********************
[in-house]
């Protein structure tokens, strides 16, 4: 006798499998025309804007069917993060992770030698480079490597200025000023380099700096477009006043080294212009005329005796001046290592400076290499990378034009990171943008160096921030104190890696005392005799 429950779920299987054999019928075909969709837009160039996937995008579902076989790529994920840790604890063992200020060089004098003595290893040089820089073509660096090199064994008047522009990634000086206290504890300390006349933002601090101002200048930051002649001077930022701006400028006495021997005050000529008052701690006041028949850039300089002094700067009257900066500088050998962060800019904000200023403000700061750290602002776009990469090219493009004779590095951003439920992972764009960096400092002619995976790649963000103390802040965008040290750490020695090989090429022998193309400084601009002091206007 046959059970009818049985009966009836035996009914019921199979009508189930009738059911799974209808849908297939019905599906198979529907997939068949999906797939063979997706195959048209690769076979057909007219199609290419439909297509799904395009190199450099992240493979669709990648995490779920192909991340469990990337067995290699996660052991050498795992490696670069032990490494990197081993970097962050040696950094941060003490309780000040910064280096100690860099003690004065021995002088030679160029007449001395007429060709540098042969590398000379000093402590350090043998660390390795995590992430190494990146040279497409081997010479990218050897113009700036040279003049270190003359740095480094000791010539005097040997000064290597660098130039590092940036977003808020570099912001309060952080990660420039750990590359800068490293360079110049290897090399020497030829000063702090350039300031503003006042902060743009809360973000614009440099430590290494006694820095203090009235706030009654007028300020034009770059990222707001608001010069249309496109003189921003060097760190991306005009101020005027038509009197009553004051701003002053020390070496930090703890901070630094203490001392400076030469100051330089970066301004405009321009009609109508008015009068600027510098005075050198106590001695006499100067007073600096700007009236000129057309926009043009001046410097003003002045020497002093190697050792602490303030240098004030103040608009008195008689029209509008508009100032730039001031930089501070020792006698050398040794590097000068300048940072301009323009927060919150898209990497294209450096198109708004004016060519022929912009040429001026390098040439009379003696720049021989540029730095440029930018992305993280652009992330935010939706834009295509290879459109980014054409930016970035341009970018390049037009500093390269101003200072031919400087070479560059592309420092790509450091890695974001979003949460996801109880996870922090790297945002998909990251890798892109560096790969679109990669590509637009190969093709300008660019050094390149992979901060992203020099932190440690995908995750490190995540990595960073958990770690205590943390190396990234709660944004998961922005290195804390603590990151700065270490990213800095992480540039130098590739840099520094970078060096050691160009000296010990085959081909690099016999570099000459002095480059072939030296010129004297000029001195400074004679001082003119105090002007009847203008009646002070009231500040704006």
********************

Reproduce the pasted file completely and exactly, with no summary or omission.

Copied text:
[in-house]
């Protein structure tokens, strides 16, 4: 006798499998025309804007069917993060992770030698480079490597200025000023380099700096477009006043080294212009005329005796001046290592400076290499990378034009990171943008160096921030104190890696005392005799 429950779920299987054999019928075909969709837009160039996937995008579902076989790529994920840790604890063992200020060089004098003595290893040089820089073509660096090199064994008047522009990634000086206290504890300390006349933002601090101002200048930051002649001077930022701006400028006495021997005050000529008052701690006041028949850039300089002094700067009257900066500088050998962060800019904000200023403000700061750290602002776009990469090219493009004779590095951003439920992972764009960096400092002619995976790649963000103390802040965008040290750490020695090989090429022998193309400084601009002091206007 046959059970009818049985009966009836035996009914019921199979009508189930009738059911799974209808849908297939019905599906198979529907997939068949999906797939063979997706195959048209690769076979057909007219199609290419439909297509799904395009190199450099992240493979669709990648995490779920192909991340469990990337067995290699996660052991050498795992490696670069032990490494990197081993970097962050040696950094941060003490309780000040910064280096100690860099003690004065021995002088030679160029007449001395007429060709540098042969590398000379000093402590350090043998660390390795995590992430190494990146040279497409081997010479990218050897113009700036040279003049270190003359740095480094000791010539005097040997000064290597660098130039590092940036977003808020570099912001309060952080990660420039750990590359800068490293360079110049290897090399020497030829000063702090350039300031503003006042902060743009809360973000614009440099430590290494006694820095203090009235706030009654007028300020034009770059990222707001608001010069249309496109003189921003060097760190991306005009101020005027038509009197009553004051701003002053020390070496930090703890901070630094203490001392400076030469100051330089970066301004405009321009009609109508008015009068600027510098005075050198106590001695006499100067007073600096700007009236000129057309926009043009001046410097003003002045020497002093190697050792602490303030240098004030103040608009008195008689029209509008508009100032730039001031930089501070020792006698050398040794590097000068300048940072301009323009927060919150898209990497294209450096198109708004004016060519022929912009040429001026390098040439009379003696720049021989540029730095440029930018992305993280652009992330935010939706834009295509290879459109980014054409930016970035341009970018390049037009500093390269101003200072031919400087070479560059592309420092790509450091890695974001979003949460996801109880996870922090790297945002998909990251890798892109560096790969679109990669590509637009190969093709300008660019050094390149992979901060992203020099932190440690995908995750490190995540990595960073958990770690205590943390190396990234709660944004998961922005290195804390603590990151700065270490990213800095992480540039130098590739840099520094970078060096050691160009000296010990085959081909690099016999570099000459002095480059072939030296010129004297000029001195400074004679001082003119105090002007009847203008009646002070009231500040704006």